There was a marked increase in the numbers of immigrants taking part in last month’s 17th of May celebrations in Oslo, and a new survey helps explain why. Many are feeling more accepted and included, especially since the terrorist attacks of July 22, while the survey shows that more Norwegians are now less critical to immigration and even embrace it.
The survey, detailed in newspaper Aftenposten on Thursday, shows that fewer Norwegians criticize increased immigration, fewer believe that immigrants pose a threat to Norwegian values, and more Norwegians now have regular contact with immigrants.
“Integration is a process that is most critical in its early years,” Linda Alzaghari of local think tank Minotenk, which specializes in minority politics, told Aftenposten. “Historically, integration is a new phenomenon in Norway and we didn’t have a lot of experience with it. But now I think we’re gaining control over its challenges.”
The survey was conducted by the state directorate in charge of integration and diversity, IMDi, and it measured Norwegian attitudes towards immigrants and immigration for the sixth year in a row. The results were being published in a so-called “Integration Barometer 2012” on Thursday.
Even though many Norwegians remain skeptical towards immigration, this year’s survey shows a clear change in local attitudes. More than half of those questioned were positive towards increased immigration, and 51 percent responded that they think integration is functioning well.
Fully 42 percent of those responding now say they have frequent contact with immigrants, compared to 28 percent in 2005. “If even more Norwegians had more contact, I think even more prejudices would disappear,” Nilam Raheem Khan, a 19-year-old Oslo resident with roots in Pakistan, told Aftenposten. “It’s just to try!”
After-effects of home-grown terror
Several Norwegian residents with roots in other countries claim they’ve felt an attitude change among Norwegians after the terrorist attacks of July 22, which were carried out by a white ethnic Norwegian who says he was attacking those who have allowed immigration.
“The 22nd of July changed a lot,” Thuli Babajide, a 48-year-old woman who lives in Holmlia after immigrating from Nigeria, told Aftenposten. “After that, folks realized we’re not here to destroy anything. It’s been the biggest change I’ve felt in the 28 years I’ve been here.”
Haakon Gonzalez, a 20-year-old with roots in Mexico, agreed. “I think the 22nd of July changed Norwegians’ attitudes for the better,” Gonzalez told Aftenposten. “The terror has made folks understand that it’s not us immigrants who are behind everything that goes wrong.” He still thinks Norwegian attitudes towards immigration are mixed, though, and thinks his Norwegian name has helped him avoid discrimination. His immigrant parents named him “Haakon” after his father experienced discrimination in the 1960s.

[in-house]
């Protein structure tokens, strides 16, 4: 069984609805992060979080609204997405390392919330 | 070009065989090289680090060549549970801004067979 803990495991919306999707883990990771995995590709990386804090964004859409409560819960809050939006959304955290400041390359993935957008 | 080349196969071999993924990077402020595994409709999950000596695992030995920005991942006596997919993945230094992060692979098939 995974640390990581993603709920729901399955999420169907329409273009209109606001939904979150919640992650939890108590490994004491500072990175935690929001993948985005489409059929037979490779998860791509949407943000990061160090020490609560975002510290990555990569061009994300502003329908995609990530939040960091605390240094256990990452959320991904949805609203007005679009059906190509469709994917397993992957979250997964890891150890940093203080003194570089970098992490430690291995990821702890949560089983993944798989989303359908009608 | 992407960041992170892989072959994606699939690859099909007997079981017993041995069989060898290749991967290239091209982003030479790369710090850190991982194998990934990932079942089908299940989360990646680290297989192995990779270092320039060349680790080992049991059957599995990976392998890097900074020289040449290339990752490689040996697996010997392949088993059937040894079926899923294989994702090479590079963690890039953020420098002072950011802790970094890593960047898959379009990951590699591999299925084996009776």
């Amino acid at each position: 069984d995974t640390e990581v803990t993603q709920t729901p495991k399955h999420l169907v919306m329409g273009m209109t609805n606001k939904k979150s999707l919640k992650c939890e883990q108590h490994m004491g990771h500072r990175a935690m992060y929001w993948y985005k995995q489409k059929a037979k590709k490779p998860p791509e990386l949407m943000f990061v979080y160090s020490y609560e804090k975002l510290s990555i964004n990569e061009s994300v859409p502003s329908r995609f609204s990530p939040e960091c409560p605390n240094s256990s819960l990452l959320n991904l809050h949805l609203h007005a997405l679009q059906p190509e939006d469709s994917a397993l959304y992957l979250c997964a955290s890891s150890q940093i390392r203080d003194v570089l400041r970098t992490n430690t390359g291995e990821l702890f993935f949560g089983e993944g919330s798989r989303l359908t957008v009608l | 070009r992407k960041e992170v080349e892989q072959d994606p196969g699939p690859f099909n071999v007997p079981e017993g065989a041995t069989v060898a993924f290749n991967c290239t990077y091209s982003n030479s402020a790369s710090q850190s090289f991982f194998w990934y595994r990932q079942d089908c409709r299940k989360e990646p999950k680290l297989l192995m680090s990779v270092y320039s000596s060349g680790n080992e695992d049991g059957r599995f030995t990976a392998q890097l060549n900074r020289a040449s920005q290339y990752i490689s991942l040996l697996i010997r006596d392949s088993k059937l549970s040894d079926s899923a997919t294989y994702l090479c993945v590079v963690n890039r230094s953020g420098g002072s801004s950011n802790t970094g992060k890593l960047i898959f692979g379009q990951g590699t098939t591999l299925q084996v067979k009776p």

Grace Emiley Ayensu, who lives in Oppegård after immigrating from Ghana, told Aftenposten that she feels more accepted and included now than when she first arrived in Norway. “I came to Oslo in 1995, and in the first few years, I experienced that folks were reserved and skeptical about getting acquainted with me,” Ayensu said. “I think that’s common for immigrants, but since then it’s gone in a positive direction.”
Inga Marte Thorkildsen, the government minister in charge of immigration and integration issues, said she was glad to hear that fewer Norwegians think immigrants pose a threat to Norwegian values such as equality, democracy and freedom of expression.
“I’m extra relieved over (the survey results) because we have seen that others share the political attitudes held by (terrorist) Anders Behring Brevik,” said Thorkildsen, referring to some of those who testified for the defense this week at his ongoing terror trial in Oslo. “The debate after July 22 has become more political, but in a more constructive way.”
Thorkildsen has also been worried by surveys revealing anti-Semitism in Norway, although such attitudes are held by a minority. She called the new survey “uplifting” and was especially encouraged by the growth in personal contact between Norwegians and immigrants.
“Norway is a multi-cultural country now, and that will continue,” Thorkildsen told Aftenposten. “Increased contact can contribute towards breaking down stereotypes and prejudice.”
Views and News from Norway/Nina Berglund
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